Make-up in the 1930s was gradually moving away from the secretive, rather apologetic attitudes of the 1920s and earlier which kept make-up containers such as compacts small and discreet, in much the same way as women’s smoking accoutrements. Partly this new acceptance was to do with the trend for more a feminine look after the androgynous 20s, but it was also due to the burgeoning movie industry and the new passion for celebrity role models, and the aspiration to adopt Hollywood styles and trends as part of everyday life, even for those on low incomes. You might see a certain dress or hat in a film, and a week later your friend, sister, mother or yourself could have copied it at home to create your own variation to wear on your half-day out or the next time you went to the cinema.
The cosmetics companies lost no time in showing the everyday woman how to use their products to achieve the same looks, or an approximation of them, as the big screen icons such as Myrna Loy, Barabara Stanwyck, and Carole Lombard, whose glamour was so appealing to women – and of course to men, which was a big part of the thrill.
In 1937, Myrna Loy was featured by Photoplay magazine in a kind of cross-over promotion with Max Factor, sporting her face with a clever ad for her latest film Parnell, in which she appeared with Hollywood megastar Clark Gable, whilst her photograph lent authority and appeared to endorse the products being promoted, no doubt sending her fans out in droves to buy the make-up ‘used by Myrna’.
The typical look was for pale foundation, with pink ‘roses’ on the cheeks. Eyebrows were very arched, and plucked extremely thinly, or even completely removed then pencilled-in in a much higher bow than nature intended. The eyes were emphasised with deep colour–blues, greens and mauves were popular–on the lids and highlighter or shimmer on the under-brow area. Lips were painted in a range of tones, mainly deep pinks, reds and oranges.
It’s a surprisingly colourful palette, and the products were manufactured by many of the big brand names we still know today such as Revlon, Max Factor, Coty, Almay, and Maybelline, not forgetting our own dear Boots No. 7 which first appeared in 1935! Helena Rubenstein created the first waterproof mascara in 1939. Cream eye-shadows, lip ‘glosses’, and ‘pancake’ make-up also appeared in the 1930s. It was an exciting time to be a girl! Make-up like face creams and powders were mostly sold in glass or china pots, or for cheaper brands, or the lighter products such as eye-shadows and lip-sticks, in sturdy, decorated cardboard boxes or in tin or plastic.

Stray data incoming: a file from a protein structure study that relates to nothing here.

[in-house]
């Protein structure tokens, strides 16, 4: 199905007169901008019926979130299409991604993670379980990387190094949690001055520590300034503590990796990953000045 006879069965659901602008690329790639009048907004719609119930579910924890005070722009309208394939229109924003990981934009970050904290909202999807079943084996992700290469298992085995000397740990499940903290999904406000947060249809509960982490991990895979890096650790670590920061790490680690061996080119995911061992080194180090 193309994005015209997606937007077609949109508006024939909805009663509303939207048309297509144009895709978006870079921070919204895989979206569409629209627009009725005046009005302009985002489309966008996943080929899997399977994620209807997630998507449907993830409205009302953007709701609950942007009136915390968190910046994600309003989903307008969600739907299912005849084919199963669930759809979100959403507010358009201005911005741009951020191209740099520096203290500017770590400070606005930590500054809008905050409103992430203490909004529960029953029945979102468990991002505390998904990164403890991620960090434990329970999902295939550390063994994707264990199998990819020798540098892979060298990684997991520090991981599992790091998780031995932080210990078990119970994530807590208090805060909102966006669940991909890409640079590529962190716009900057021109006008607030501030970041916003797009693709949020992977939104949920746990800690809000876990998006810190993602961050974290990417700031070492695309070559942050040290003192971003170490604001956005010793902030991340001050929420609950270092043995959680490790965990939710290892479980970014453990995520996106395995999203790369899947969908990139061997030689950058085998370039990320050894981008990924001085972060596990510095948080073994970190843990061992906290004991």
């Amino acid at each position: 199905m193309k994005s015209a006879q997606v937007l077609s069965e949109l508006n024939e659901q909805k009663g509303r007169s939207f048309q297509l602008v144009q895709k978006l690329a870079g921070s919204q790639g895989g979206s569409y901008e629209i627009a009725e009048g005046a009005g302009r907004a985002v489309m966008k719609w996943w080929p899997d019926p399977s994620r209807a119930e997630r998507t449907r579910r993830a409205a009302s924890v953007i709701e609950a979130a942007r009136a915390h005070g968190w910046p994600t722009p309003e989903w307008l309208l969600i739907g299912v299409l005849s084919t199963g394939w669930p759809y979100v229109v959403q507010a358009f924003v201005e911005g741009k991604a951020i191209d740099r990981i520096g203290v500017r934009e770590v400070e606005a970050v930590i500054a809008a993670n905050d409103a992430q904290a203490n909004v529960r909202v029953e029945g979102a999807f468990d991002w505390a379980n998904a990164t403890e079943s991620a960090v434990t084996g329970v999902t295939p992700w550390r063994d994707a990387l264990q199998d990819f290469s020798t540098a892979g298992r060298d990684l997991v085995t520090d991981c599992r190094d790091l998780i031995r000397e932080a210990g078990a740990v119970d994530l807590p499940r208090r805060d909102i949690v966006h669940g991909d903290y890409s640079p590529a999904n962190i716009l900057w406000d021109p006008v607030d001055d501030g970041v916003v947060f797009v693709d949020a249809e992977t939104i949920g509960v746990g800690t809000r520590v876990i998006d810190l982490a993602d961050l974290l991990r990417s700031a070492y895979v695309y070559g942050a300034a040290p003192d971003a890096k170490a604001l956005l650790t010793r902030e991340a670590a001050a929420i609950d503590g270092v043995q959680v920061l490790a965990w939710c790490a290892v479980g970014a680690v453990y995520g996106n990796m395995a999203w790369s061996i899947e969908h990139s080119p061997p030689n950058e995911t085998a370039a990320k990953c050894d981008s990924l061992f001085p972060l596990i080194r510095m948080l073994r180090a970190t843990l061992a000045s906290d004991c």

Here’s an extract from the sales pitch for Max Factor: ‘Choose your colour harmony shade in Max Factor’s Face Powder and see how naturally the colour enlivens the beauty of your skin.’ It sounds so similar to the kind of advertising copy we read or hear today, doesn’t it?
Sales were booming. The new advances in chemicals and manufacturing processes helped to pave the way for a wider use of make-up, especially among younger women who worked in factories and had their own money. Prices came down and demand went up. Glamourdaze.com quotes the Daily Mail as asserting that ‘In 1931, 1,500 lipsticks were being sold to women for every 1 being sold in 1921.’ How true that is I don’t know, but I wouldn’t be surprised if it were fairly accurate. Affordability, economics, a decade of peace, industrial progress, and women having jobs, their own money and more autonomy all must have combined to create the perfect climate for a boom in make-up alongside other new consumer goods such as clothing, accessories, household appliances and even cars.
In the image above, you can see a lovely vintage Coty powder compact. The design was by Lalique, the famous glass guy. I sold one of these on eBay for a nice little sum a few years ago! Coty started in 1904 and Lalique set up his first glass ware and design business in 1921. This gorgeous powder puff motif is still highly collectable, though affordable, and is still in the very small size compact that was normal for the 1920s – a little over two inches in diameter. A tiny thing of great beauty. You can find them quite easily on the Internet, sometimes still with a little powder inside, and usually with an applicator or sponge. But beware, there are replicas about. They are easy to spot, being much larger–the kind of size we usually see now of about three and a half inches or more–plus shallower, and the design is more precise and detailed.
So make-up, then as now, really did depend on who you wanted to be, and just as in the fashion world, the designers followed trends very closely, with lower priced brands following after the big leagues, and with everyone keeping an eye on their favourite celebs.